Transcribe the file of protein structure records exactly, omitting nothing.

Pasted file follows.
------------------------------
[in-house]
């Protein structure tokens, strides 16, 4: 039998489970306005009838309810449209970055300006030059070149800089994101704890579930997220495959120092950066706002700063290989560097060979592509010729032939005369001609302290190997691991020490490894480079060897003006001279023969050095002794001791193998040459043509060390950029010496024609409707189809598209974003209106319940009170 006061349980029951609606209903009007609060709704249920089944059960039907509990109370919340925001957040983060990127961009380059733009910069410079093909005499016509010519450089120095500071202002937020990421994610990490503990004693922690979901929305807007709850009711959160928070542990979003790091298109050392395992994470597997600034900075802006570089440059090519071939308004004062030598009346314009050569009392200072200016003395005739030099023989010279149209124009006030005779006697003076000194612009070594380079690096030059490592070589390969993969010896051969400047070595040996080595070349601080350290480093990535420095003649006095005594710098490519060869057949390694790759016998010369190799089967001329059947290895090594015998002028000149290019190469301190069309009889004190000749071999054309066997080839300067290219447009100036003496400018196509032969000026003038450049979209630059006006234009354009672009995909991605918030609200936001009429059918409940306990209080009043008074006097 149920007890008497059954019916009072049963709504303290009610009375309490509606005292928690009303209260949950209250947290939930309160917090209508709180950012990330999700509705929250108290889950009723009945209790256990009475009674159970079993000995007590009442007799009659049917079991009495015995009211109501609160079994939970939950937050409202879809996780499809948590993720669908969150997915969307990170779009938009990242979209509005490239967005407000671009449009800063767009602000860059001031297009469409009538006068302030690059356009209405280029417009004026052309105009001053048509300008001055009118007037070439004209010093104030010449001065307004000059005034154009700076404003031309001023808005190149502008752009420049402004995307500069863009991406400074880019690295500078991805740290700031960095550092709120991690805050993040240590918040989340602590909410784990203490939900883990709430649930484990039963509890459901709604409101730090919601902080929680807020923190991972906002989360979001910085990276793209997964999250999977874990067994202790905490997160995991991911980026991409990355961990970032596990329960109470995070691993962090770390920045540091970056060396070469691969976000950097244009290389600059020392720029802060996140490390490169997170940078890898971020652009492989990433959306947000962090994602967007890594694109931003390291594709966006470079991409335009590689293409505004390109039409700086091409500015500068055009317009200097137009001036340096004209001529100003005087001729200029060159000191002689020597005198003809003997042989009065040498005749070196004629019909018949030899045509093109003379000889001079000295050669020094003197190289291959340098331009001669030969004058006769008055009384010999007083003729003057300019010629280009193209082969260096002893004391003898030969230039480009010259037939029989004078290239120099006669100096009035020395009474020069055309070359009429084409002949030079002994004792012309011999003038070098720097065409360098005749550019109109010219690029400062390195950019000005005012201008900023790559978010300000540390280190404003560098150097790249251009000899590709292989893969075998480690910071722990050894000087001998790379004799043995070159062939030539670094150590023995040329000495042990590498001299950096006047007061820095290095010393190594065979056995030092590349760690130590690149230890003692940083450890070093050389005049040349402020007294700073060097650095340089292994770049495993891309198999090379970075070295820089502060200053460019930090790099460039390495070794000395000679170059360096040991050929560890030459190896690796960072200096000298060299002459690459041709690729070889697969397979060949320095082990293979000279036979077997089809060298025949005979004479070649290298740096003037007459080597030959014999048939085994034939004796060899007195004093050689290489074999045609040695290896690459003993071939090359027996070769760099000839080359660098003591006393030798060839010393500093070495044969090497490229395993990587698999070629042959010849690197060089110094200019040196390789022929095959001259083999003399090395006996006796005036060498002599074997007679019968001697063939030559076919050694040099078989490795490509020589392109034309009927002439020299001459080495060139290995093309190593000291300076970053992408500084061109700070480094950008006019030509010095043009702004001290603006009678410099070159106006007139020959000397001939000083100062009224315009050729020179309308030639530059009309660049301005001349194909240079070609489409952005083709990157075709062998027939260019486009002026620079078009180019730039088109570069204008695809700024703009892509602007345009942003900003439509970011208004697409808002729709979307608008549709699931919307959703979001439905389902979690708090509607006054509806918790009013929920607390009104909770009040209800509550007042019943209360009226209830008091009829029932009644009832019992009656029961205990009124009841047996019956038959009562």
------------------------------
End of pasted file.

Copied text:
[in-house]
């Protein structure tokens, strides 16, 4: 039998489970306005009838309810449209970055300006030059070149800089994101704890579930997220495959120092950066706002700063290989560097060979592509010729032939005369001609302290190997691991020490490894480079060897003006001279023969050095002794001791193998040459043509060390950029010496024609409707189809598209974003209106319940009170 006061349980029951609606209903009007609060709704249920089944059960039907509990109370919340925001957040983060990127961009380059733009910069410079093909005499016509010519450089120095500071202002937020990421994610990490503990004693922690979901929305807007709850009711959160928070542990979003790091298109050392395992994470597997600034900075802006570089440059090519071939308004004062030598009346314009050569009392200072200016003395005739030099023989010279149209124009006030005779006697003076000194612009070594380079690096030059490592070589390969993969010896051969400047070595040996080595070349601080350290480093990535420095003649006095005594710098490519060869057949390694790759016998010369190799089967001329059947290895090594015998002028000149290019190469301190069309009889004190000749071999054309066997080839300067290219447009100036003496400018196509032969000026003038450049979209630059006006234009354009672009995909991605918030609200936001009429059918409940306990209080009043008074006097 149920007890008497059954019916009072049963709504303290009610009375309490509606005292928690009303209260949950209250947290939930309160917090209508709180950012990330999700509705929250108290889950009723009945209790256990009475009674159970079993000995007590009442007799009659049917079991009495015995009211109501609160079994939970939950937050409202879809996780499809948590993720669908969150997915969307990170779009938009990242979209509005490239967005407000671009449009800063767009602000860059001031297009469409009538006068302030690059356009209405280029417009004026052309105009001053048509300008001055009118007037070439004209010093104030010449001065307004000059005034154009700076404003031309001023808005190149502008752009420049402004995307500069863009991406400074880019690295500078991805740290700031960095550092709120991690805050993040240590918040989340602590909410784990203490939900883990709430649930484990039963509890459901709604409101730090919601902080929680807020923190991972906002989360979001910085990276793209997964999250999977874990067994202790905490997160995991991911980026991409990355961990970032596990329960109470995070691993962090770390920045540091970056060396070469691969976000950097244009290389600059020392720029802060996140490390490169997170940078890898971020652009492989990433959306947000962090994602967007890594694109931003390291594709966006470079991409335009590689293409505004390109039409700086091409500015500068055009317009200097137009001036340096004209001529100003005087001729200029060159000191002689020597005198003809003997042989009065040498005749070196004629019909018949030899045509093109003379000889001079000295050669020094003197190289291959340098331009001669030969004058006769008055009384010999007083003729003057300019010629280009193209082969260096002893004391003898030969230039480009010259037939029989004078290239120099006669100096009035020395009474020069055309070359009429084409002949030079002994004792012309011999003038070098720097065409360098005749550019109109010219690029400062390195950019000005005012201008900023790559978010300000540390280190404003560098150097790249251009000899590709292989893969075998480690910071722990050894000087001998790379004799043995070159062939030539670094150590023995040329000495042990590498001299950096006047007061820095290095010393190594065979056995030092590349760690130590690149230890003692940083450890070093050389005049040349402020007294700073060097650095340089292994770049495993891309198999090379970075070295820089502060200053460019930090790099460039390495070794000395000679170059360096040991050929560890030459190896690796960072200096000298060299002459690459041709690729070889697969397979060949320095082990293979000279036979077997089809060298025949005979004479070649290298740096003037007459080597030959014999048939085994034939004796060899007195004093050689290489074999045609040695290896690459003993071939090359027996070769760099000839080359660098003591006393030798060839010393500093070495044969090497490229395993990587698999070629042959010849690197060089110094200019040196390789022929095959001259083999003399090395006996006796005036060498002599074997007679019968001697063939030559076919050694040099078989490795490509020589392109034309009927002439020299001459080495060139290995093309190593000291300076970053992408500084061109700070480094950008006019030509010095043009702004001290603006009678410099070159106006007139020959000397001939000083100062009224315009050729020179309308030639530059009309660049301005001349194909240079070609489409952005083709990157075709062998027939260019486009002026620079078009180019730039088109570069204008695809700024703009892509602007345009942003900003439509970011208004697409808002729709979307608008549709699931919307959703979001439905389902979690708090509607006054509806918790009013929920607390009104909770009040209800509550007042019943209360009226209830008091009829029932009644009832019992009656029961205990009124009841047996019956038959009562």